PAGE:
by Cabrini Pak, Ph.D
Archangel Michael Hurls the Rebellious Angels into the Abyss, Luca Giordana, circa 1666
Our Catholic world has found itself in a troubling liminal space, “betwixt and between” an old regime of silence and suppression and something yet to be realized in the Church: a new order? Liminal spaces can be ambiguous, ambivalent places of uncertainty in our lives where we may be tempted to abandon our beliefs or practices. It is there that we, as individuals and as part of a mystical body, may find ourselves plunged into a fierce spiritual battle for our faith, our way of life, our very being as Christians. We see human beings who have committed great evil in the Church and seemingly remain untouched by the justice due them. We also see the wreckage they caused in the lives of their victims and the scandal they caused among the faithful. The sheep have scattered. Our minds and hearts are torn with conflict, especially among Catholics who have been faithful to a 2,000-year-old tradition, who trusted in the shepherds and bishops to guide us Home. Instead, many shepherds and not a few bishops appear to have paved the road to Hell. Many, but not all. The battle begins.
Ven. Bruno Lanteri was no stranger to tumultuous times in the Church. He lived in a time when sovereigns around the world were hostile to Rome, and religious orders and monasteries were suppressed to weaken their influence on the people. For much of his adult life, he lived under the occupation of a foreign power that sought to destroy the Church’s influence in his country. He was placed under house arrest for years after being caught helping the imprisoned Pope Pius VII to reach out to the faithful and inform them that Napoleon’s unilateral actions in the Church were invalid.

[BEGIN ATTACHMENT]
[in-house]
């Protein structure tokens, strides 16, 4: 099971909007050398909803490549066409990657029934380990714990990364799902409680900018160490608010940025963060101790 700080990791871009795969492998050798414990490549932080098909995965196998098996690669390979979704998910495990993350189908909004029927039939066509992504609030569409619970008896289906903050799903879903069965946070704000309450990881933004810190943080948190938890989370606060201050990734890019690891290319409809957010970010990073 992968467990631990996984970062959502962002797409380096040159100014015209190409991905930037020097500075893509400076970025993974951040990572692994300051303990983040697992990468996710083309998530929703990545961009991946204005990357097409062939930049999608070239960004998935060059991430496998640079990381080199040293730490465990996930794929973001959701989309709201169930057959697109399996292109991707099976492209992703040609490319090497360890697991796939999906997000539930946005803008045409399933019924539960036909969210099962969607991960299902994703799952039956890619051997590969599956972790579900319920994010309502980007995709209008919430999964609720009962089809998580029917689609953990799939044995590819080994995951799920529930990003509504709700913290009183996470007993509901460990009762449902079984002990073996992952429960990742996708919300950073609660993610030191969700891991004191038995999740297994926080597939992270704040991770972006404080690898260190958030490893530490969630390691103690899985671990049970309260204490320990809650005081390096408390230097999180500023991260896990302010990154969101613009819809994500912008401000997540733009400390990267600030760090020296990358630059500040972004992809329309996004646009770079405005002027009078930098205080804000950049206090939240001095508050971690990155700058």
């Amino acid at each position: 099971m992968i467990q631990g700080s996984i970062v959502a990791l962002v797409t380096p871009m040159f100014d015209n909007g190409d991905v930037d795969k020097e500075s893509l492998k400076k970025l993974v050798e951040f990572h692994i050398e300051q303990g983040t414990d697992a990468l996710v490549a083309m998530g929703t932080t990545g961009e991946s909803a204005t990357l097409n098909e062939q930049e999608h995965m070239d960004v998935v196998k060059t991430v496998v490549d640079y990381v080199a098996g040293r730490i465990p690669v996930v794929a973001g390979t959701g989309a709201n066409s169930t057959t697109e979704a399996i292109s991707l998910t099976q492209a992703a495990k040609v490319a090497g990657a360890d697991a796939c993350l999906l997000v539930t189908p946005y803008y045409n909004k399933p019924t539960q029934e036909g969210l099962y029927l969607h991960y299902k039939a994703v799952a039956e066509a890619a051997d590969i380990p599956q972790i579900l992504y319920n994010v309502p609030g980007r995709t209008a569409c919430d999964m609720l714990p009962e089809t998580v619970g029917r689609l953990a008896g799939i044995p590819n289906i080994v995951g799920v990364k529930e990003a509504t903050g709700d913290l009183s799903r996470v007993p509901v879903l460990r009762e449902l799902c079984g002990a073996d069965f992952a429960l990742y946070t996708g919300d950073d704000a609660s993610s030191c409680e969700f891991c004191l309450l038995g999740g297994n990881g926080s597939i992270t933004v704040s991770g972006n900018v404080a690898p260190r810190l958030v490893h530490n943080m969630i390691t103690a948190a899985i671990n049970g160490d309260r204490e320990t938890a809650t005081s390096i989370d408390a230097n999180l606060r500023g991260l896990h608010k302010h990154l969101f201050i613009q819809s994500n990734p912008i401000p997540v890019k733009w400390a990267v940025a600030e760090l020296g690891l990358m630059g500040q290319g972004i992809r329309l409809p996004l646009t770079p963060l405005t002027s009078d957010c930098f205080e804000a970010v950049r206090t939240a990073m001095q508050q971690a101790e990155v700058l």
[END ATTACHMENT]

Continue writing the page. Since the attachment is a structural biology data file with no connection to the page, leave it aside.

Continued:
About five or six years before Napoleon invaded Italy, Ven. Bruno, then between 30 and 32 years old, wrote down some fruits of a retreat. The fruits of these reflections would have well-prepared him for spiritual combat in the years that followed, and given that they survived intact after his death, they were likely lessons he revisited regularly. The structure of his brief reflection seems almost to mirror a tactic found in the fourteenth rule of discernment found in the Spiritual Exercises of St. Ignatius:
"The conduct of our enemy may also be compared to tactics of a leader intent upon seizing and plundering a position he desires. A commander and leader of an army will encamp, explore the fortifications and defenses of the stronghold, and attack at the weakest point. In the same way, the enemy of our human nature investigates from every side all our virtues, theological, cardinal, and moral. Where he finds the defenses of eternal salvation weakest and most deficient, there he attacks and tries to take us by storm."